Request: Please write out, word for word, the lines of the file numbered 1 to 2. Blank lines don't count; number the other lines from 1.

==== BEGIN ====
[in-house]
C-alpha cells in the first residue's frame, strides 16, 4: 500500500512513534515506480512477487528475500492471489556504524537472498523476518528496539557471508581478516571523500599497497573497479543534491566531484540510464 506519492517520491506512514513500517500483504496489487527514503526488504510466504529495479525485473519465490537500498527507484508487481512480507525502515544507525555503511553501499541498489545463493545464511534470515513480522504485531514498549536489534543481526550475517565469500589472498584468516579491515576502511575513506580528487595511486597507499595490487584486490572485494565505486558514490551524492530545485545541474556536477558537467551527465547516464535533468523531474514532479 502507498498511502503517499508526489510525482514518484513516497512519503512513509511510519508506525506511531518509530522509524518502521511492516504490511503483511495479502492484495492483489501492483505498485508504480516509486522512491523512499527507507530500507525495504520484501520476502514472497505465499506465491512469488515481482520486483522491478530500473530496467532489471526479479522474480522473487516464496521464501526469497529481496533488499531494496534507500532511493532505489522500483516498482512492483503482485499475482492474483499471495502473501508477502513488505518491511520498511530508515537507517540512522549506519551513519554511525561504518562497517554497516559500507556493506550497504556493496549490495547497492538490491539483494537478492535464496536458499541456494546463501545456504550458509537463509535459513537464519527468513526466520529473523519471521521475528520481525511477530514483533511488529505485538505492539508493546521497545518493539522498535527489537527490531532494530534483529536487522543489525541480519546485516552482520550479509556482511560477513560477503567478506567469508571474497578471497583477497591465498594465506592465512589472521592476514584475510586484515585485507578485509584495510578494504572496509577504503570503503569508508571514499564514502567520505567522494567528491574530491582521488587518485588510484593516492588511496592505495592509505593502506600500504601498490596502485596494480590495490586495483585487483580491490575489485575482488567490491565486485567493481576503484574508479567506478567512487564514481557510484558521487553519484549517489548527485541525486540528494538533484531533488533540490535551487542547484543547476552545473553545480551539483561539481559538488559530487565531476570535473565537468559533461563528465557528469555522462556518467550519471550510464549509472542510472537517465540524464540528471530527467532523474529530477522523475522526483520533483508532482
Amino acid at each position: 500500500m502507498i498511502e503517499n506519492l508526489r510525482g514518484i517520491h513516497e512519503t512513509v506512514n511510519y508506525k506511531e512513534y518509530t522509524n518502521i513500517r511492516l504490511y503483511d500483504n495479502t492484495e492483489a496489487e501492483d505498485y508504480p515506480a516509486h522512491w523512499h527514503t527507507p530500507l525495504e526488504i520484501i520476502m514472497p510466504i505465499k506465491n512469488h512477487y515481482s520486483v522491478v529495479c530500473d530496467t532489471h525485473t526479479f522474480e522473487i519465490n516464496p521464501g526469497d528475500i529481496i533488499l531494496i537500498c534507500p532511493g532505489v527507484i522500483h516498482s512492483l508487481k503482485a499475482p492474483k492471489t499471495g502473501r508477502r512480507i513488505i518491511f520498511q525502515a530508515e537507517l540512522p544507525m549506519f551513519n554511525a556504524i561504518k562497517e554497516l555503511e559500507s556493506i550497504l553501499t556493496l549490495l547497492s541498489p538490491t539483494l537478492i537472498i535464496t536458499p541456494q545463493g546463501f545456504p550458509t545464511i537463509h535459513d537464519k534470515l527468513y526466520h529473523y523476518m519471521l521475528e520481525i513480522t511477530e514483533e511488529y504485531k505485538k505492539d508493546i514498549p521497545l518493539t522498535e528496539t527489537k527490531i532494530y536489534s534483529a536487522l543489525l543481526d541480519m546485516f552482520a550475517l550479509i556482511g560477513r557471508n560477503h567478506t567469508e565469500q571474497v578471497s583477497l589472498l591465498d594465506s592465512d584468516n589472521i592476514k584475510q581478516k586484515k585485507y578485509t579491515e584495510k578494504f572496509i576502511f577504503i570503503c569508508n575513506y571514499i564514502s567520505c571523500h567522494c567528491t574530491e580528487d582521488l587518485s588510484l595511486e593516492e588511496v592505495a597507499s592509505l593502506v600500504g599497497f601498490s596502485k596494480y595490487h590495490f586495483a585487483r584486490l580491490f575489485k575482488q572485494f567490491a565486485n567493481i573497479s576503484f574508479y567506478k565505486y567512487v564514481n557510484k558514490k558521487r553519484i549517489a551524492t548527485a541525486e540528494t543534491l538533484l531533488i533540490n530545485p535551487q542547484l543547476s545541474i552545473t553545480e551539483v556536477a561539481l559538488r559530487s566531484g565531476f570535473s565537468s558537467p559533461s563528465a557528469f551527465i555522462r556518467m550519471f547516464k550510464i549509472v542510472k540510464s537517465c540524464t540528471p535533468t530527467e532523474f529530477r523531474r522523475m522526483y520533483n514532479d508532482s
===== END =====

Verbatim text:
[in-house]
C-alpha cells in the first residue's frame, strides 16, 4: 500500500512513534515506480512477487528475500492471489556504524537472498523476518528496539557471508581478516571523500599497497573497479543534491566531484540510464 506519492517520491506512514513500517500483504496489487527514503526488504510466504529495479525485473519465490537500498527507484508487481512480507525502515544507525555503511553501499541498489545463493545464511534470515513480522504485531514498549536489534543481526550475517565469500589472498584468516579491515576502511575513506580528487595511486597507499595490487584486490572485494565505486558514490551524492530545485545541474556536477558537467551527465547516464535533468523531474514532479 502507498498511502503517499508526489510525482514518484513516497512519503512513509511510519508506525506511531518509530522509524518502521511492516504490511503483511495479502492484495492483489501492483505498485508504480516509486522512491523512499527507507530500507525495504520484501520476502514472497505465499506465491512469488515481482520486483522491478530500473530496467532489471526479479522474480522473487516464496521464501526469497529481496533488499531494496534507500532511493532505489522500483516498482512492483503482485499475482492474483499471495502473501508477502513488505518491511520498511530508515537507517540512522549506519551513519554511525561504518562497517554497516559500507556493506550497504556493496549490495547497492538490491539483494537478492535464496536458499541456494546463501545456504550458509537463509535459513537464519527468513526466520529473523519471521521475528520481525511477530514483533511488529505485538505492539508493546521497545518493539522498535527489537527490531532494530534483529536487522543489525541480519546485516552482520550479509556482511560477513560477503567478506567469508571474497578471497583477497591465498594465506592465512589472521592476514584475510586484515585485507578485509584495510578494504572496509577504503570503503569508508571514499564514502567520505567522494567528491574530491582521488587518485588510484593516492588511496592505495592509505593502506600500504601498490596502485596494480590495490586495483585487483580491490575489485575482488567490491565486485567493481576503484574508479567506478567512487564514481557510484558521487553519484549517489548527485541525486540528494538533484531533488533540490535551487542547484543547476552545473553545480551539483561539481559538488559530487565531476570535473565537468559533461563528465557528469555522462556518467550519471550510464549509472542510472537517465540524464540528471530527467532523474529530477522523475522526483520533483508532482